Support for LAist comes from
Made of L.A.
Stay Connected

Share This


The Case For Not Panic Buying A Gun

A man walks with a stroller as people stand in line outside the Martin B. Retting, Inc. guns store on March 15, 2020 in Culver City, California. (Mario Tama/Getty Images)
Support your source for local news!
The local news you read here every day is crafted for you, but right now, we need your help to keep it going. In these uncertain times, your support is even more important. Today, put a dollar value on the trustworthy reporting you rely on all year long. We can't hold those in power accountable and uplift voices from the community without your partnership. Thank you.

As coronavirus continues to upend our lives, there are some people who are rushing to buy toilet paper (unnecessarily) and rice. Others are trying to get a hold of essential medicines. And some are running to buy guns.

At the root of every one of those reactions is the question: What do I need to be OK?

For those buying weapons, the answer seems to be making sure you're armed.

Support for LAist comes from

Why might you need a gun?

Last year we examined that question in the context of prepping for a San Andreas earthquake for our podcast The Big One: Your Survival Guide.

You should listen -- especially to Episode 7 -- if you're invested in this prepping debate.

I wanted to know why so many people [men, really] I talked to about getting ready for a big earthquake asked me if they needed a gun.

At the time, my friend Brian argued that if it came down to it, he wanted to be able to defend himself. That if he didn't have a gun, he was really just prepping for his someone else, who could just come and take all his carefully curated supplies.


Get our daily newsletter for the latest on COVID-19 and other top local headlines.

Terms of Use and Privacy Policy

Support for LAist comes from

Support our free, independent journalism today. Donate now.At the core of that argument is the belief that society is going to fail. Law enforcement is going to be ineffective. That your neighbors are going to turn against you. And that it's you and only you that can save yourself and that you need a weapon to do it.

"It doesn't make sense. We're not going to fall apart," said Robyn Gershon, Clinical Professor at NYU school of public health, when I checked in with her this week. When we spoke with her last year she thought Brian's reaction was too extreme, given the event.

This time around she feels the same about people who are rushing to buy guns.

I don't think we're on a path towards society failing, either. You might disagree.

Supply chains are going to catch up as people stop panic buying. At some point life here will resume. Even if it's much different than it was before.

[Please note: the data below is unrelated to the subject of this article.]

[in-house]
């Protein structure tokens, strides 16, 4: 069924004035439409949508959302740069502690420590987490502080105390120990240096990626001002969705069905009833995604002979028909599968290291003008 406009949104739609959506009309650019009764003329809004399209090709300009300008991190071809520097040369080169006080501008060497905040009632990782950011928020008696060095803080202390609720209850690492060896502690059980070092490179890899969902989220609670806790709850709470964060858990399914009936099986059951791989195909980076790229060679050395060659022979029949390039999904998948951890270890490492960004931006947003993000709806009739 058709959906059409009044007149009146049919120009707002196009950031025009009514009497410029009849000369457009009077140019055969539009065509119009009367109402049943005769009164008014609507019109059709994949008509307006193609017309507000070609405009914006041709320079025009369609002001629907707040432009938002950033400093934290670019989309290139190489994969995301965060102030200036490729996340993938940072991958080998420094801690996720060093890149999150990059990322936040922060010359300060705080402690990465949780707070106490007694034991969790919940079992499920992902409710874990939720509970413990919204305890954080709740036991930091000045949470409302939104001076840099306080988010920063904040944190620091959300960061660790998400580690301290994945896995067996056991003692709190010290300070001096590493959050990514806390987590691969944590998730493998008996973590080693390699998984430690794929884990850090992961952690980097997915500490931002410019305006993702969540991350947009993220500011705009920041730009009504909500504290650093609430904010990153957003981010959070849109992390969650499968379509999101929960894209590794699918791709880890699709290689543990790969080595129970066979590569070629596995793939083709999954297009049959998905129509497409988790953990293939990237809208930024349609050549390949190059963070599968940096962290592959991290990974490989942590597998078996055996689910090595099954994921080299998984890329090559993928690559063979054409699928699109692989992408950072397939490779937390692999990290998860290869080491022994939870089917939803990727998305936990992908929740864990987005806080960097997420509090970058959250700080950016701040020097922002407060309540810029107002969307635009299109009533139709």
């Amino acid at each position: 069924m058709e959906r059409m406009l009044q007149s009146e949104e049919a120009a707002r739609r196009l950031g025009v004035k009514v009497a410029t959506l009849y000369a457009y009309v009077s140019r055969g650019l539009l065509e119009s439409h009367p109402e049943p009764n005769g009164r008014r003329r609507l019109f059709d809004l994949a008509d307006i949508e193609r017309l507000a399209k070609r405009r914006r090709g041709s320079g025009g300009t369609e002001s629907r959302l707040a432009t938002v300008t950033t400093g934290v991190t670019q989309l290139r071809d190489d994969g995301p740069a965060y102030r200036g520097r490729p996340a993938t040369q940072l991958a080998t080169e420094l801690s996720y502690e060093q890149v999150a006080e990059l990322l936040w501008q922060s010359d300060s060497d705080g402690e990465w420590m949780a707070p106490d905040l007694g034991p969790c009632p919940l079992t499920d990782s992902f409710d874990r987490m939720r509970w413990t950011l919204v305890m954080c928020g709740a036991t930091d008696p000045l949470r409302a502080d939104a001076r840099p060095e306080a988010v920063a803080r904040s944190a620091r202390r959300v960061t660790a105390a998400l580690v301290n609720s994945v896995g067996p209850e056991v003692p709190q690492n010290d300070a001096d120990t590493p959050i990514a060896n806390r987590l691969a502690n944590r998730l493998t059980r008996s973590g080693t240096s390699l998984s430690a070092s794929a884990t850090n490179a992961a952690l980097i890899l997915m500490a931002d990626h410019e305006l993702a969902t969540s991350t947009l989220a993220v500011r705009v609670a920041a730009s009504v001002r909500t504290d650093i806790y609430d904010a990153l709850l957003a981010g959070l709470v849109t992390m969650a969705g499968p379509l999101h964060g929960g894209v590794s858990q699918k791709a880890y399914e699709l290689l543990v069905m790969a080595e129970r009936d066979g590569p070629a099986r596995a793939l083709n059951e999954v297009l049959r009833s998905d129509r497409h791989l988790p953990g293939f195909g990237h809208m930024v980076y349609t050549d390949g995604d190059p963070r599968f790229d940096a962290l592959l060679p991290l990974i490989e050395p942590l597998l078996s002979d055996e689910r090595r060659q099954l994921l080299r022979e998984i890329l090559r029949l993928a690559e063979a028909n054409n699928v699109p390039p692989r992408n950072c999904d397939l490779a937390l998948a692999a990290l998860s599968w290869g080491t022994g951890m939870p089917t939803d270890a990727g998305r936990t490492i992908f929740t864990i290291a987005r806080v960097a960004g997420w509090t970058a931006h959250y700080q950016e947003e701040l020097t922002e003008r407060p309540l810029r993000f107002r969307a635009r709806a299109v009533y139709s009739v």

"If there's a 5, or 10%, or 15% chance that we're in a situation where a gun would come in handy, I don't see a reason why not to have a gun," Brian told me in the podcast.

It's an understandable argument and in the show we went back and forth about it.

Playing out what sort of interaction would lead him to use his weapon.

I'd ask others to do the same:

Say someone's stressed (as we all are), acting a little strange, and they come up to you asking for help. You say no. They get aggressive and you two argue. Do you pull your gun?

Or, since many of us are self quarantining, how about if someone just comes onto your property asking for help? What do you do?

Most people aren't trained to use weapons, period, much less in high stress situations. Ultimately that can have disastrous consequences. And even those who are trained can fail.

If you've got a gun in the home you're more likely to do something unjustifiably bad with it than to use it properly in self defense, according to Harvard's School of Public Health.


And even if things do get tougher, as they very well could, people often forget that those around them are generally pretty good.

That people don't react to disasters like in the movies.

"We tend to come together as humans and work together and help each other and try to work towards the collective good," said Joseph Trainor, sociologist at the Disaster Research Center at the University of Delaware, during an interview for the podcast last year.

A good example can be found in a paper Trainor co-wrote about people's responses following Hurricane Katrina, about guests stuck in a hotel as things went from bad to worse:

"While they heard many of the rumors about widespread antisocial behavior all around them, in most hotels the guests helped one another and later reported feeling very positive about the hotel staff."

Your mind might be going to what happened after Hurricane Katrine, which has been held up again and again, as a moment when civilized society collapsed under the weight of the stress from a natural disaster and government ineptitude. Over time, many of the stories of unchecked violence there were debunked -- often, myths rooted in racism.

"The various social systems and the people in them rose to the demanding challenges of a catastrophe," Trainor and his co-authors concluded. "Equally as important, the behaviors that did appear were overwhelmingly prosocial, making the antisocial behavior seem relatively minor in terms of frequency and significance."

Another example that I think is very telling: In the ShakeOut Report from the U.S. Geological Survey -- which lays out the impact of a major San Andreas quake -- the authors write that the vast majority of people in fallen buildings will likely be rescued by fellow victims. The experts who researched the report actually advocate for training the public on how to respond to situations like that because people will want to help each other.